How Drying Affects Food’s Nutritional Value
Drying food preserves nutrients and protects it by removing the moisture that bacteria, yeasts, and molds need to live. Although drying destroys some nutrients like vitamin C, removing water concentrates what’s left, along with other nutrients, jamming more calories, dietary fiber, and/or air-resistant vitamins and minerals into a smaller space.
Many fruits contain an enzyme (polyphenoloxidase) that darkens the fruit flesh when the fruit is exposed to air. To prevent the fruits from darkening when dried, the fruits are treated with sulfur compounds known as sulfites. The sulfites — sulfur dioxide, sodium bisulfite, sodium metabisulfite — can cause potentially serious allergic reactions in sensitive individuals.
One good example is the plum versus the prune (a dried plum):
One fresh, medium-size plum, weighing 66 grams (a bit more than 2 ounces) without the pit, has 6 milligrams vitamin C, 7 to 8 percent of the Recommended Dietary Allowance for a healthy adult.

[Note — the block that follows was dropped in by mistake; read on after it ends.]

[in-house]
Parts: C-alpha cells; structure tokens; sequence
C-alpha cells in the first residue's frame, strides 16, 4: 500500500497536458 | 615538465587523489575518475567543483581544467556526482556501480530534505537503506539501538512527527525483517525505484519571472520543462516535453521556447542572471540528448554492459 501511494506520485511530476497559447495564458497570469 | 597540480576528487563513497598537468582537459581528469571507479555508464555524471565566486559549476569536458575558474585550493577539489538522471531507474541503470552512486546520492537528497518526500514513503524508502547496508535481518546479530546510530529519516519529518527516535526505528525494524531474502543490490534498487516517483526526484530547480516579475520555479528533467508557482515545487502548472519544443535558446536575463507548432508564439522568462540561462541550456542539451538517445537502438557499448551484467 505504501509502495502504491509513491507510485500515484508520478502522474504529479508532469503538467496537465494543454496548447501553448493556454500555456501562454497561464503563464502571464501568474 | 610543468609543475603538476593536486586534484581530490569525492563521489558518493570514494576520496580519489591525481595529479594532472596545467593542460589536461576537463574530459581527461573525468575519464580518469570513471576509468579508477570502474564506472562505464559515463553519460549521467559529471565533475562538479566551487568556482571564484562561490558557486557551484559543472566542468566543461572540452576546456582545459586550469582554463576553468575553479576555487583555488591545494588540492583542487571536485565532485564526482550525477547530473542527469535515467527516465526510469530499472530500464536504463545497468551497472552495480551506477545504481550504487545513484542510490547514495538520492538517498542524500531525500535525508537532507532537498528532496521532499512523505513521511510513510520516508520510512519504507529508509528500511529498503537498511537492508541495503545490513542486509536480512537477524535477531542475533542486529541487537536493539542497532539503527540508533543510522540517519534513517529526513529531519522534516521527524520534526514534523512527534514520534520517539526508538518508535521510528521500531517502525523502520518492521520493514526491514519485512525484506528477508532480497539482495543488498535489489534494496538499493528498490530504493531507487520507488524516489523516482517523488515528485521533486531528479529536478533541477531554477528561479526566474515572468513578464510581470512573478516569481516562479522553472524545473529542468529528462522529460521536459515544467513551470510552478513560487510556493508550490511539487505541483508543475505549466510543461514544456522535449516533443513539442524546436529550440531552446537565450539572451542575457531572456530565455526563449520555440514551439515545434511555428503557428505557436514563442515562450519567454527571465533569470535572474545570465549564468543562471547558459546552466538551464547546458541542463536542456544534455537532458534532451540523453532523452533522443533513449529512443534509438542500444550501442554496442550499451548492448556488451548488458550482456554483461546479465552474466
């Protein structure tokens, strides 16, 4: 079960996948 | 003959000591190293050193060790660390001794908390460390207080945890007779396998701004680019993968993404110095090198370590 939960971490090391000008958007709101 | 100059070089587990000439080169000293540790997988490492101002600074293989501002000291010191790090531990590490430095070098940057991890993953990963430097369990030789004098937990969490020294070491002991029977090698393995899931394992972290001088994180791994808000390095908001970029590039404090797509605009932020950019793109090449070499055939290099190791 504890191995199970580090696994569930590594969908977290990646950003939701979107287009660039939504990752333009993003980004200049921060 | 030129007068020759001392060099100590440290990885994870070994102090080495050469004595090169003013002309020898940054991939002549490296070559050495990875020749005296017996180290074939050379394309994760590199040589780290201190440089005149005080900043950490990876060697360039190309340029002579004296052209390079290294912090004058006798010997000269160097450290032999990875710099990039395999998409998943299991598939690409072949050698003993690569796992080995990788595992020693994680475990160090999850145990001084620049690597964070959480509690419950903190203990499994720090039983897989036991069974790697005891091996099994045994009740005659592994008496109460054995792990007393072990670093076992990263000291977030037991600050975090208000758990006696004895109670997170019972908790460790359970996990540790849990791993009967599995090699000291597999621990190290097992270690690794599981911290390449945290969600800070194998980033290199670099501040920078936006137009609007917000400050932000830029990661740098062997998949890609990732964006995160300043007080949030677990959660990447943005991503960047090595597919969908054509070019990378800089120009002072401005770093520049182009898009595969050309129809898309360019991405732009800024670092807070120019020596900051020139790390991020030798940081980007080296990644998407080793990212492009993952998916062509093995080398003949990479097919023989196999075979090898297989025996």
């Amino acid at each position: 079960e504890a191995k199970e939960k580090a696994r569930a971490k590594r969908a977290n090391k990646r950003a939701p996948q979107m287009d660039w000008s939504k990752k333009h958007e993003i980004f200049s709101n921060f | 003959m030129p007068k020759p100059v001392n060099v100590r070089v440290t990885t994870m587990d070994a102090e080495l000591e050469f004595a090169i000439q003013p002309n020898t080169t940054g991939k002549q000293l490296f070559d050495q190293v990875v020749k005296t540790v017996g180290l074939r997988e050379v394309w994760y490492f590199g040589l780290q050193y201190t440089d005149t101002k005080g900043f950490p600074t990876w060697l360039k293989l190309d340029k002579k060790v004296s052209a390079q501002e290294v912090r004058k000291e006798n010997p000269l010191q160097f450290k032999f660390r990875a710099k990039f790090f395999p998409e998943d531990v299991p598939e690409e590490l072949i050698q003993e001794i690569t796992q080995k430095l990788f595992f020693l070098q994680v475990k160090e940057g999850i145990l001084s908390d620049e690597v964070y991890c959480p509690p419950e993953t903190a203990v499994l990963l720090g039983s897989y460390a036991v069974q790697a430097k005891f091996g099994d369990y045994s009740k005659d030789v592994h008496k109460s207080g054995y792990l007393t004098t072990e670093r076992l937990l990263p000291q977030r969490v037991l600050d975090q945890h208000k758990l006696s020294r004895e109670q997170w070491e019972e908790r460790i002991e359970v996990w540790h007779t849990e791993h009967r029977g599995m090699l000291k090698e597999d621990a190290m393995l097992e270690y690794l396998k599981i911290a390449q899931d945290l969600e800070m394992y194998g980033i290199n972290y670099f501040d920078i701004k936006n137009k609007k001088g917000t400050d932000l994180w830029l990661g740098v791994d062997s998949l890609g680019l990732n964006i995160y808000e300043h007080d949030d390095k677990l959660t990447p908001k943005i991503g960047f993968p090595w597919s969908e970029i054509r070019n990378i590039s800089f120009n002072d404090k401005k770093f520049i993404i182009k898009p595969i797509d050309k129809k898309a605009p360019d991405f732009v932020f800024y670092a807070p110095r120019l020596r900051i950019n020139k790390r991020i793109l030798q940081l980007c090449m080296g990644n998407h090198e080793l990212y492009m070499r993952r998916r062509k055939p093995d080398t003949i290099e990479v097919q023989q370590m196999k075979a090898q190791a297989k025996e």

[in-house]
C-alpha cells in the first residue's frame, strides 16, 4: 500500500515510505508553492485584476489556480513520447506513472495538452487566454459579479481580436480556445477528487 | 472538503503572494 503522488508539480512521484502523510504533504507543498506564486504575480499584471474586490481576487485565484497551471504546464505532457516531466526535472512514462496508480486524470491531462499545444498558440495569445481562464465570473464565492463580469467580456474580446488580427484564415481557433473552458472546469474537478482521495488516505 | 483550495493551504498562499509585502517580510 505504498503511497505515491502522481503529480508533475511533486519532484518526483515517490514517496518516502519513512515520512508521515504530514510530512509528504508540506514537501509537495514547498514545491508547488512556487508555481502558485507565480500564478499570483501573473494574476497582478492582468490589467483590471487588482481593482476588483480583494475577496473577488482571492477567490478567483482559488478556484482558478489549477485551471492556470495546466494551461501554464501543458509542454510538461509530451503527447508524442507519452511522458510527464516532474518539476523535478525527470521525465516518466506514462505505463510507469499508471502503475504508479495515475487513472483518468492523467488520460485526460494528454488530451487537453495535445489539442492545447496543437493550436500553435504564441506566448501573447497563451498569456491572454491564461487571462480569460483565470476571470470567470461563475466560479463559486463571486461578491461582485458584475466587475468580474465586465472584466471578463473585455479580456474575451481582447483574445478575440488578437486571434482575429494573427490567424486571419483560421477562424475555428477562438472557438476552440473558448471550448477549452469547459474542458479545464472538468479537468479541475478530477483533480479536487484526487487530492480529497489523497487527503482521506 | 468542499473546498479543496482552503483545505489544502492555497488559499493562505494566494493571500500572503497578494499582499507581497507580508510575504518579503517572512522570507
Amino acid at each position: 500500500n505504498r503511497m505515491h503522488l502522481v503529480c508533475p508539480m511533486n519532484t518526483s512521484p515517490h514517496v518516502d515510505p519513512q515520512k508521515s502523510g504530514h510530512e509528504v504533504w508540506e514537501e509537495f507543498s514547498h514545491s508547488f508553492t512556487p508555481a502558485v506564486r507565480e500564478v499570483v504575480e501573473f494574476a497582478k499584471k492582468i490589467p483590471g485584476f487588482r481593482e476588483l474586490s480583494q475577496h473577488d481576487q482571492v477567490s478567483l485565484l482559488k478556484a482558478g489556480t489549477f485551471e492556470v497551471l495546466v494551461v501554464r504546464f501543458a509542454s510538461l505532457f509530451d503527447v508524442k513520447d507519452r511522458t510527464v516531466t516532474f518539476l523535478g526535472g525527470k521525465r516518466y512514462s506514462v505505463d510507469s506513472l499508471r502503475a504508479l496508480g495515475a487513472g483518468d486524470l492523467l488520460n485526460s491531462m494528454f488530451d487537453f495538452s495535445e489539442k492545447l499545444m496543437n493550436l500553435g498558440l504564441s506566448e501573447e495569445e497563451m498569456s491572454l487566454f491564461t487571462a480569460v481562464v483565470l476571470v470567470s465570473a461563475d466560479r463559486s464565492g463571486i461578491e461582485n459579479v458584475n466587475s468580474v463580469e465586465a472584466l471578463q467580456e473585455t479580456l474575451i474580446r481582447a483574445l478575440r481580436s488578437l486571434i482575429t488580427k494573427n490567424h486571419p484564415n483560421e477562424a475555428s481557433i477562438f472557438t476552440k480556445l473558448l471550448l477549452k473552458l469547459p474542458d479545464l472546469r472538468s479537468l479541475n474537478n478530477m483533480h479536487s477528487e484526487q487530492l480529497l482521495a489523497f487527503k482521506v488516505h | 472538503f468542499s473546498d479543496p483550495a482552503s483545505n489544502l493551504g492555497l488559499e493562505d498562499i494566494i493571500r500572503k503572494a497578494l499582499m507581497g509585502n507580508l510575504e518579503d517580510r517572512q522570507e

An equivalent amount of uncooked dried (low-moisture) prunes (66 grams) has only 1.3 milligrams vitamin C.
But wait! Before you leap to the conclusion that fresh is always more nutritious than dried, feed these facts into your memory banks: Dried fruit has less water than fresh fruit. That means its weight reflects more solid fruit.
As a result, dried food often has surprisingly more nutritional bounce to the ounce than fresh food. Once again, consider the plum and the prune:
A medium-size, pit-free plum weighing slightly more than 2 ounces provides 35 calories, 0.1 milligram iron, and 670 IU (67 RE) vitamin A.
Two ounces of uncooked, low-moisture prunes have about 193 calories, 2 milligrams iron, and 952 IU (72 RE) vitamin A. In other words, if you’re trying to lose weight, you need to be aware that although dried fruit is low in fat and rich in nutrients, it’s also high in calories.